Good question about organizational behavior in startups and office configuration, a topic about which the FeedBurner cofounders have very definite opinions.
“Oh great Wizard, what is the ideal office space configuration? Cubes with some private offices, combination of open workspace, cubes, and private offices, or some other crazy configuration?”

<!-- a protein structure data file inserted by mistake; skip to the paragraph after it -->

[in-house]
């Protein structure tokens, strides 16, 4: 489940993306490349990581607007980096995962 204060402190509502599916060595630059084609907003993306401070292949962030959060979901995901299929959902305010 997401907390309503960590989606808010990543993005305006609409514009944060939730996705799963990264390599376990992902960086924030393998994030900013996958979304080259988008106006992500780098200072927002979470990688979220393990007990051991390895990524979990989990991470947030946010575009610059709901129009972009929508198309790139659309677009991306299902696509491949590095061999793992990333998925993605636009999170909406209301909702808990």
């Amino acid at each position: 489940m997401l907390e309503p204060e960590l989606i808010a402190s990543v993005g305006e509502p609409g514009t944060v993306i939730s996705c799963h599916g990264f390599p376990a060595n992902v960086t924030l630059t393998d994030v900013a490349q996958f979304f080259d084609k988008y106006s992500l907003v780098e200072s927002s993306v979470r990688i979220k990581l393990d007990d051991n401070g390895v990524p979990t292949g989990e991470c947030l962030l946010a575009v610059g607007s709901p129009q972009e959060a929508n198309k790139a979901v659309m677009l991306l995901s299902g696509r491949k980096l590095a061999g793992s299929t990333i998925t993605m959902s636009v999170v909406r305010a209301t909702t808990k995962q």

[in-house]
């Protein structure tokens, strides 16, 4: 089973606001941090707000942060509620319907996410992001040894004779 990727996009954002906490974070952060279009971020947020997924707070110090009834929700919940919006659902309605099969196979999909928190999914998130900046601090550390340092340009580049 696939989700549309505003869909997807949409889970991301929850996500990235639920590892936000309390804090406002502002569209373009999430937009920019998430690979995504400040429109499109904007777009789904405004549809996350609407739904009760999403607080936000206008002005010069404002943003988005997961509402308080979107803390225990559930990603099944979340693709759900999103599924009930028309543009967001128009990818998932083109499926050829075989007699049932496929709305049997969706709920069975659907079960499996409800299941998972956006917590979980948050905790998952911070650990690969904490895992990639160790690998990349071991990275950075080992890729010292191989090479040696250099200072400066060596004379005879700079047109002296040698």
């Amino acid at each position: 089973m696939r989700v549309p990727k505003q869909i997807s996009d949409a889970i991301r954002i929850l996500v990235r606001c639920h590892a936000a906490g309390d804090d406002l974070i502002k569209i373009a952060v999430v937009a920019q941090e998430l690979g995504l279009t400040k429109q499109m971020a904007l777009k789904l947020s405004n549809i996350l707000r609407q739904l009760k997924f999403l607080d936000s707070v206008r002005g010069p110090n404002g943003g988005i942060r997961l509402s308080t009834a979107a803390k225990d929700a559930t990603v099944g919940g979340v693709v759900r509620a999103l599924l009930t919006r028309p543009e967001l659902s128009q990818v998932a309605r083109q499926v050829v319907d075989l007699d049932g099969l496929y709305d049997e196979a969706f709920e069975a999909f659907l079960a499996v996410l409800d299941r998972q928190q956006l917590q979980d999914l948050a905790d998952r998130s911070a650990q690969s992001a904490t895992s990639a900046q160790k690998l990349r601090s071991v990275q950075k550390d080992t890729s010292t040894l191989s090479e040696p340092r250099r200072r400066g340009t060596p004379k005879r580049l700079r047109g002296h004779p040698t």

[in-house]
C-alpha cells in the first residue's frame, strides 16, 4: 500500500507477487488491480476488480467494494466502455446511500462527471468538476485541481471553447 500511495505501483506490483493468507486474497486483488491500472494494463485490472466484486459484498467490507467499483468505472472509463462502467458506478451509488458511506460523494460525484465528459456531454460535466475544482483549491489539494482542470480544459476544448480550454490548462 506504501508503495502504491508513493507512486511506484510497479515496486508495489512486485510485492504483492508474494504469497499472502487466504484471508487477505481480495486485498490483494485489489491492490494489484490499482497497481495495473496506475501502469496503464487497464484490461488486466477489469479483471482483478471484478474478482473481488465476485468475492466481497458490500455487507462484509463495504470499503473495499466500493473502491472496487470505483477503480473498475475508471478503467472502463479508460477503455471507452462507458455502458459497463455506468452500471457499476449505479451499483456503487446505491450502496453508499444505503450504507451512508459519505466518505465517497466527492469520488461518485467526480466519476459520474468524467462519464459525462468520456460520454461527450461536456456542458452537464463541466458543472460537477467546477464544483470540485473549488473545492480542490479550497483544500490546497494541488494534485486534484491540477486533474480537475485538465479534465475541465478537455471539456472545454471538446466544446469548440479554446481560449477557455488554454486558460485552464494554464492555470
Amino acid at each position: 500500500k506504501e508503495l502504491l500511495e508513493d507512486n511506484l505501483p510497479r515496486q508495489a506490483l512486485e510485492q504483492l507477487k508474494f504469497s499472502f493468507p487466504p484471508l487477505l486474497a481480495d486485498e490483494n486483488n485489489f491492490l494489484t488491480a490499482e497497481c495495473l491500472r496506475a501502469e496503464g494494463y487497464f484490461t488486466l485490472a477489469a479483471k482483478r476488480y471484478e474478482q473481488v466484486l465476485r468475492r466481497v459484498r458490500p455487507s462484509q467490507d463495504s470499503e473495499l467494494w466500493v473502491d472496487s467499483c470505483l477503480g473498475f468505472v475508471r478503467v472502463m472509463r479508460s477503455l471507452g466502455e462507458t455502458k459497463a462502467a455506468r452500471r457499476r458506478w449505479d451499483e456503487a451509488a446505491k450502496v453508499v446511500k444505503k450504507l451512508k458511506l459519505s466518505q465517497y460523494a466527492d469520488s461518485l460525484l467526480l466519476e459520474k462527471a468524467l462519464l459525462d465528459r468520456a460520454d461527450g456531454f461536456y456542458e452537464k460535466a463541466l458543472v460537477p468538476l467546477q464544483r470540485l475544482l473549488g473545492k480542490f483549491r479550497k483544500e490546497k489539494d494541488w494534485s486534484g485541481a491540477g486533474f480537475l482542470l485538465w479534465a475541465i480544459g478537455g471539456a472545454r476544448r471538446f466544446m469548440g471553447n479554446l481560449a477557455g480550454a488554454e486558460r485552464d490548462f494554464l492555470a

Yes, we’re all getting cute with the ‘oh great wizard’ stuff….serves me right. My opinion for technology startups is totally open space with some large conference rooms, some very small conference rooms which double as phone rooms for personal/private phone calls, and no private offices, and if that’s not possible (no such rental space in a neighborhood, etc.) then make your existing space as open as possible and turn private offices into rooms with 2-3 desks. When FeedBurner was about 35 people, I was with a collection of CEO’s at one of our investors’ entrepreneur summits, and I stated that this was the winning formula in my book. I was widely disagreed with, mostly on the grounds that you can’t sustain open space with no private offices beyond 40-50 people. Since we were only at about 30 people at the time, I figured maybe that was true, and I certainly couldn’t prove that it wasn’t. My short time at another much larger company with generally open space makes me think my first instincts were correct. I’ve certainly seen that it’s not true that you can’t scale the open space approach beyond 30 people. Let’s talk about why I like this open configuration in startups, and why I hate dislike offices: